Tuesday, July 23, 2013

Nokia, the best hardware you will never buy

Everyone seems quick to jump on the blame-anyone-but-Nokia-for-their-problems train, but I think the burden of Nokia's problems fall squarely on their shoulders.

Forbes reports:
I’ve been carrying a yellow Lumia 920 for about 8 months now and it is easy to spot in my purse. The battery life is spectacular compared to the phone it replaced.  The screen is easy to see and read.  Turn it 90 degrees and you can even read it with polarizing sunglasses when outside. Yellow was the theme of the day right down to yellow converse sneakers. Great excitement greeted the demonstration and the jaded journalists there applauded at different features. It was clear the phone was impressive and a hit.
And later in the article, they report:
It is hard to believe that Stephen Elop has now been at NOK for almost three years. He was correct in his initial assessment that the company was standing on the oft quoted ” burning platform” and needed to take drastic action.  He jettisoned almost all the company had left including its Symbian platform that was incapable of moving Nokia into the evolving future .  His options were really to become 1. another “me,too” Android offering or 2. to attempt to build an entirely new ecosystem around the Windows platform. Elop chose the later, tougher path but the only one which offered any chance of winning long term with something unique. Now that Samsung is so dominating the Android universe, by now any attempt at another Android phone would have left no hope for Nokia at all.
Which one is it? Is the phone hardware so great that it puts the phone in a class by itself, or is the software that needs to be different in order for them to build their own class?

I admit that I am bias. I was a faithful user of Nokia products up until they could no longer provide the features I needed on their phones.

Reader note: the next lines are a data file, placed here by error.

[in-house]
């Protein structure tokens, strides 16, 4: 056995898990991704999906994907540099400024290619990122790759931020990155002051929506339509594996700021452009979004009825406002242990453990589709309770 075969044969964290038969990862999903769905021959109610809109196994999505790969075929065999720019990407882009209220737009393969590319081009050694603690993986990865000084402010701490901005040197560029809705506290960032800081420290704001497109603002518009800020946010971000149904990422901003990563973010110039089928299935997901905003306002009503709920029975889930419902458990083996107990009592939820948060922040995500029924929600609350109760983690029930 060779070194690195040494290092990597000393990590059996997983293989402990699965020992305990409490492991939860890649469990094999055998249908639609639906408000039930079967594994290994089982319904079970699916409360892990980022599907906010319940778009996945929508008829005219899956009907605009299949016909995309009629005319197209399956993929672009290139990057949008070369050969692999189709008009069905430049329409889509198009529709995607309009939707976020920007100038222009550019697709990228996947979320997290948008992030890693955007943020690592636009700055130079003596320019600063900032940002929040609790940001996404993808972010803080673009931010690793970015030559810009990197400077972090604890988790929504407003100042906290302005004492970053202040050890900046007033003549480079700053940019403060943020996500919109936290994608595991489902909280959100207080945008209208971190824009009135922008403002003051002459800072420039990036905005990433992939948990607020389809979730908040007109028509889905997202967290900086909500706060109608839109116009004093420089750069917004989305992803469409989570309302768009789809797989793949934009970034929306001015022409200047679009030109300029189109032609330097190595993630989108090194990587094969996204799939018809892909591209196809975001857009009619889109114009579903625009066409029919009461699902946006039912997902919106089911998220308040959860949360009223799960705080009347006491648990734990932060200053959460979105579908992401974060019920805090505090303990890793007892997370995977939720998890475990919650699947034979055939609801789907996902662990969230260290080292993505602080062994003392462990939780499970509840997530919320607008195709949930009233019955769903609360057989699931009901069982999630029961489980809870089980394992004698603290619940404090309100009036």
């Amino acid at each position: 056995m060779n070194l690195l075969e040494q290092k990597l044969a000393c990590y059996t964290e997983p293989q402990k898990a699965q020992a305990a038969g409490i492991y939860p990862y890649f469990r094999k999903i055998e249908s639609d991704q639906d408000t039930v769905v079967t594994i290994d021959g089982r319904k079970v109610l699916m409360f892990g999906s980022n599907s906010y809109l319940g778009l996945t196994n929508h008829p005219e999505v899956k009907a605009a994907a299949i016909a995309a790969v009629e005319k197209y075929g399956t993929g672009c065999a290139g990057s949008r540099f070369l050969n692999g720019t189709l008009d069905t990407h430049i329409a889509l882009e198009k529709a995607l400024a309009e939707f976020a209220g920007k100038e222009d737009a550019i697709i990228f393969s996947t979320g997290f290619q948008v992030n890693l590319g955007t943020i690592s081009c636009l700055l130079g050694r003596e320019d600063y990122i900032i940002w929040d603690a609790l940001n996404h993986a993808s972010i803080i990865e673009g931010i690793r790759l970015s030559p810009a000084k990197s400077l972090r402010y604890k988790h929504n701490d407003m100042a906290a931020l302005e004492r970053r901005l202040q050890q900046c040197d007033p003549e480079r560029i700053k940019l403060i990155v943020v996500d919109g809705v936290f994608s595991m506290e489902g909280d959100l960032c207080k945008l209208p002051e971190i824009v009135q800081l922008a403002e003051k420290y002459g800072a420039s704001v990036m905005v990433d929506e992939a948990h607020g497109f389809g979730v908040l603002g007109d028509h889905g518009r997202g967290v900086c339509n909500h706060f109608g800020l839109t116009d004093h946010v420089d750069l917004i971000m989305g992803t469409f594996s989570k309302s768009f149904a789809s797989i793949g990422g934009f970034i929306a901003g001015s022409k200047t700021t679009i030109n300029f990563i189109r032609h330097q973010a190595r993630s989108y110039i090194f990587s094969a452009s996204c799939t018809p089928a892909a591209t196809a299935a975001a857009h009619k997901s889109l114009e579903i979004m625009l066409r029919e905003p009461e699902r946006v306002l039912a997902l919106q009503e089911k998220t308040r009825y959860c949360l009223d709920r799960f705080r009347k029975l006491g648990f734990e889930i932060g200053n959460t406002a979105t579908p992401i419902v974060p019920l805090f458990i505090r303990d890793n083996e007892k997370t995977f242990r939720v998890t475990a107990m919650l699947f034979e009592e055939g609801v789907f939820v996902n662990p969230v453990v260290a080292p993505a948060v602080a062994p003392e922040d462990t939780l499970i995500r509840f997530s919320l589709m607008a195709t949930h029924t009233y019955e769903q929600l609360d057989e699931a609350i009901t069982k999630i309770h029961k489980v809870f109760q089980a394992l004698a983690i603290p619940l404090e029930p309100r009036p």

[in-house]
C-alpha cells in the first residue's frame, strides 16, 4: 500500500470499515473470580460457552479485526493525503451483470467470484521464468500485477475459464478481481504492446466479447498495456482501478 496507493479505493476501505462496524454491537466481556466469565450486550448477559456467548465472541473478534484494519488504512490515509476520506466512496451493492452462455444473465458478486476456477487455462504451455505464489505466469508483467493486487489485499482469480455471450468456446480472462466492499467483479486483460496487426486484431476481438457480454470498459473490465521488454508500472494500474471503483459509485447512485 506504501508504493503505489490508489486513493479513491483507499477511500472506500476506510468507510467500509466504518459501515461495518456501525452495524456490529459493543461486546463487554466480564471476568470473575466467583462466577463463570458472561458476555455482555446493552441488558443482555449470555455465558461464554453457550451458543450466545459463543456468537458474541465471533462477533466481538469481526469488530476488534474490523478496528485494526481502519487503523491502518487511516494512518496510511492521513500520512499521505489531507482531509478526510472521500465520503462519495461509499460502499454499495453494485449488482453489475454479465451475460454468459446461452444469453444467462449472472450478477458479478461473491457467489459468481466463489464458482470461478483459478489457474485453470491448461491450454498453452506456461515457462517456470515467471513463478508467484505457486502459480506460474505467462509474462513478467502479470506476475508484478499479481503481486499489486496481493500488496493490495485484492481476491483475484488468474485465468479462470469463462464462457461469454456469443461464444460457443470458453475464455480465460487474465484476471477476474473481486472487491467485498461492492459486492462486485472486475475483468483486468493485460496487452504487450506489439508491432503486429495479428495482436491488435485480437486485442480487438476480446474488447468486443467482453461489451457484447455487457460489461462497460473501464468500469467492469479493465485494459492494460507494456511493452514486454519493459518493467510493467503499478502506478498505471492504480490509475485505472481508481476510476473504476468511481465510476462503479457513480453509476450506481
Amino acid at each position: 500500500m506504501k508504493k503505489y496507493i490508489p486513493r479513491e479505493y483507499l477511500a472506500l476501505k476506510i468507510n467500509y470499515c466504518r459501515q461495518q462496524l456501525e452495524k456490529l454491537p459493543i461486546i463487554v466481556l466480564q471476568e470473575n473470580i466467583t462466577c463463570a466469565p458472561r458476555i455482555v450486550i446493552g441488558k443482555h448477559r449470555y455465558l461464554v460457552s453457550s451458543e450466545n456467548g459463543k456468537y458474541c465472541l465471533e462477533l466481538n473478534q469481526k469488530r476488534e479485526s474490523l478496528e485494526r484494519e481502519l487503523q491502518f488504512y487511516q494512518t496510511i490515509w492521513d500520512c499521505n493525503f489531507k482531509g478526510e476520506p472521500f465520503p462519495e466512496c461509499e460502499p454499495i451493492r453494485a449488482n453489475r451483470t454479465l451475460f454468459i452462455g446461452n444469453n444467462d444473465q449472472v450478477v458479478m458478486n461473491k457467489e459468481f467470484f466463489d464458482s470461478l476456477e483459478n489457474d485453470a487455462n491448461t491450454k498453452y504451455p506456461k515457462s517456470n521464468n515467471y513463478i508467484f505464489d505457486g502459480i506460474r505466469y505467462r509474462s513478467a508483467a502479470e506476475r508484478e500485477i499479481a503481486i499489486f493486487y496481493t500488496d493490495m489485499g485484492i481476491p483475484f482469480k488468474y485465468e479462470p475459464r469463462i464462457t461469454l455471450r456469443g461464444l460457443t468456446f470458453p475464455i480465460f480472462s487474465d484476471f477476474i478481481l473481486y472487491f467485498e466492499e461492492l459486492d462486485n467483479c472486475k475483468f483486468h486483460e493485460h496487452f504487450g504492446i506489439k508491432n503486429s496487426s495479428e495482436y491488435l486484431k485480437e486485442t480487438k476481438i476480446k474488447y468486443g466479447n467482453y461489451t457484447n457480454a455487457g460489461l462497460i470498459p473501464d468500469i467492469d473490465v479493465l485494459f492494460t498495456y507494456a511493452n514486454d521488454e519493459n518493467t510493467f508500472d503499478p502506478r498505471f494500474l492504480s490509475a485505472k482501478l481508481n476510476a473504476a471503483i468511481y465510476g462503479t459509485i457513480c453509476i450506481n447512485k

Where I live we still suffer from spotty coverage due to the enormous distance between towns. Short of putting in cellular towers that support only one or two subscribers, you are going to find dead spots. When this happens, you want a handset that will be made to the most exacting quality so that it can get a signal when no other handset will. Those handsets were always Nokia.

I used Nokia handsets long after they had gone out of style simply because they were incredibly rugged and able to make calls where every other phone failed. I eventually had to give them up for a modern phone.

When Nokia had to choose between Android and Windows Mobile, I was really hoping they would choose Android. I knew that Nokia had the very best hardware, but I also wanted the very best software to go along with it. The software that I wanted was Android. They were the only ones that had a chance of getting the apps to compete with Apple.

Things haven't changed since then. You either use an Apple or an Android phone. There is no one else that has the apps, consumer backing, developer backing to make a splash in today's market.

When Nokia was making its decision, it had a place in the market. It was, and arguably still is, the best hardware manufacturer on the market today. If they hadn't hobbled themselves with software that no one is willing to use, it might be them as the leading Android manufacturer instead of Samsung. As it is, they manufacture the best hardware that no one will buy.

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